Macquarie merger spells bad news for some regional radio stations | radioinfo

Macquarie merger spells bad news for some regional radio stations

Monday 18 July, 2016
2UE's new studios in Pyrmont

One of the first cost efficiencies, following the long anticipated merger between Fairfax and Macquarie, was put into effect in the newsrooms of 2GB and 2UE in Sydney.

Keen listeners would have noticed that suddenly the voices of once rival 2GB personalities, including Alan Jones and Ray Hadley, would now be regularly heard in 2UE news bulletins - an efficient way of sharing high value content such as interviews between sister stations, even though they’re in the same market.

But just over a year down the track an unintended consequence of the merger has become apparent in regional markets that take the networked version of Macquarie Media’s National News. It has emerged that in some cases when an MML personality such as 3AW’s Neil Mitchell is heard in the news on one station, he is unwittingly plugging his daily morning program broadcast on an opposition station in the same market.

A number of regional station managers made statements to radioinfo under the condition of anonymity.

One told us, “We are not happy with the fact that Macquarie National News is now seen as a vehicle for promotion of 2GB’s Alan Jones and Ray Hadley within bulletins  (‘Speaking to Ray Hadley the Minister said…’). This is particularly galling to stations like ours that take the news service but do not take the syndicated Jones and Hadley shows.”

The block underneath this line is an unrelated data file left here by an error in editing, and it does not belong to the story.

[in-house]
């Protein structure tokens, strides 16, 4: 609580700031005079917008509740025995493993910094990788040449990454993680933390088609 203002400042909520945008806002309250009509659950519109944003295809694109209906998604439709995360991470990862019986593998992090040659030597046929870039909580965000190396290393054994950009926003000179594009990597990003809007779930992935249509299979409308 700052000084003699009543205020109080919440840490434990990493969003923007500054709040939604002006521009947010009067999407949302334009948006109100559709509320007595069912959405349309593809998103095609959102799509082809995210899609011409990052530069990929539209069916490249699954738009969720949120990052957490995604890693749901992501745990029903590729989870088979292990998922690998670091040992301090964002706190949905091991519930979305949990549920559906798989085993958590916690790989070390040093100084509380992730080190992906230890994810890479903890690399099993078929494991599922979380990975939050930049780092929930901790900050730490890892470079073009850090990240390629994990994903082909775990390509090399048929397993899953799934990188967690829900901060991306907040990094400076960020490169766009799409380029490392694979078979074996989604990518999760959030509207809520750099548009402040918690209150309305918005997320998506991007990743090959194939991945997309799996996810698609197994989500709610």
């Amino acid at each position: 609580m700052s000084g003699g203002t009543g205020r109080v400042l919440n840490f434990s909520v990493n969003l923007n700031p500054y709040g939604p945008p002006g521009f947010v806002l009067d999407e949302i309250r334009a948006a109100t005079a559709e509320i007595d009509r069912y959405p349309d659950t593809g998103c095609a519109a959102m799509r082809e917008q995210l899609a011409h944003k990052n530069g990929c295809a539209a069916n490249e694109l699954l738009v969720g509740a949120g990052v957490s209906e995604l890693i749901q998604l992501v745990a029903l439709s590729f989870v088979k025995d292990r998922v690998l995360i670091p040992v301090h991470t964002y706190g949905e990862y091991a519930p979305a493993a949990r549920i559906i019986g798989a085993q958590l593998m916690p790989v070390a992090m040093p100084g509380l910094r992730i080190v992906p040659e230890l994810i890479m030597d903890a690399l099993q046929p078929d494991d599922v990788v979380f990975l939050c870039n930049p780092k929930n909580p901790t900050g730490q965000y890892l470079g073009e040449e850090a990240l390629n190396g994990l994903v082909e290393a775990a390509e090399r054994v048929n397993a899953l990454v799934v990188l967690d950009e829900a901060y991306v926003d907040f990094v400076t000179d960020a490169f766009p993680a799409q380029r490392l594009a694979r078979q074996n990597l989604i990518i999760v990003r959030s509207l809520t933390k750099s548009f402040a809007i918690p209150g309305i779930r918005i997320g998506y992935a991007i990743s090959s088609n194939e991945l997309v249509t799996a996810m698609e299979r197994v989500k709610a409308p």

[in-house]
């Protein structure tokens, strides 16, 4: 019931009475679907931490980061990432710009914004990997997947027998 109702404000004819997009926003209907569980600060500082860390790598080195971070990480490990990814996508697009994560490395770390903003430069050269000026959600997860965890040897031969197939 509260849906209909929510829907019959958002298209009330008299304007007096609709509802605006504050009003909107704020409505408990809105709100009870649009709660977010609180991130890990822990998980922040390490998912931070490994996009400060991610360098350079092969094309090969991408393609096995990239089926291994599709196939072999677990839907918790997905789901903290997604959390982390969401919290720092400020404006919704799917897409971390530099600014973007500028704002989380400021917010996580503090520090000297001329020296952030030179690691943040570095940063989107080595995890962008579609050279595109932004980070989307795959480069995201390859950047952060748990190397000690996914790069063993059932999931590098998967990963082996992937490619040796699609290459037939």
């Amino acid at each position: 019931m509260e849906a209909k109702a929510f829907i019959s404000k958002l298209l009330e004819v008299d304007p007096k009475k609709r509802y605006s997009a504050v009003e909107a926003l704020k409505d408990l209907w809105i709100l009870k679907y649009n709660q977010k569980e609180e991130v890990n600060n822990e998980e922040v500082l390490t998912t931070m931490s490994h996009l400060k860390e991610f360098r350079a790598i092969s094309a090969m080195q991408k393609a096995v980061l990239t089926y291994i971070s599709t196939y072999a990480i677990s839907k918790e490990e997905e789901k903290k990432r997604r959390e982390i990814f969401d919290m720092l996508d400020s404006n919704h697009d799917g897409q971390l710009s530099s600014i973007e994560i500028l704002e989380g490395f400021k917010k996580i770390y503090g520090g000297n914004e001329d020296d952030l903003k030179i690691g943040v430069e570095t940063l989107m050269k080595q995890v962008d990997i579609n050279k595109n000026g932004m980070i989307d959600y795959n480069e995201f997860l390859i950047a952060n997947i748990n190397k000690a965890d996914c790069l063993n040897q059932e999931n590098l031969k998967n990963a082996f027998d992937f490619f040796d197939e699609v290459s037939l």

Another said, “We have rid ourselves of syndicated shock jocks … John Laws, Ray Hadley, Alan Jones. We now produce our own local talk program each morning.”

MML Chief Operating Officer, Adam Lang was unaware of the issue when contacted by radioinfo. He told us, “I’m interested in any feedback, because I’ve not received any… certainly no adverse feedback.”

Mr Lang was also under the impression that no announcers were named in the bulletins. “It’s always referred to as ‘someone told Macquarie Media…’ We don’t promote the announcers per se,” he said.

Nonetheless, whether it’s just the easily identifiable voice of a well known talk presenter or the news reader’s introduction “Speaking to Ray Hadley the Minister said…” stations caught up in this situation insist that these news clips are promoting the opposition’s talent. 

Mr Lang reiterated that he is happy to receive feedback on this issue, “We value that (feedback). Honestly, we want to have the best radio news team in the country. That’s our aspiration every day.”

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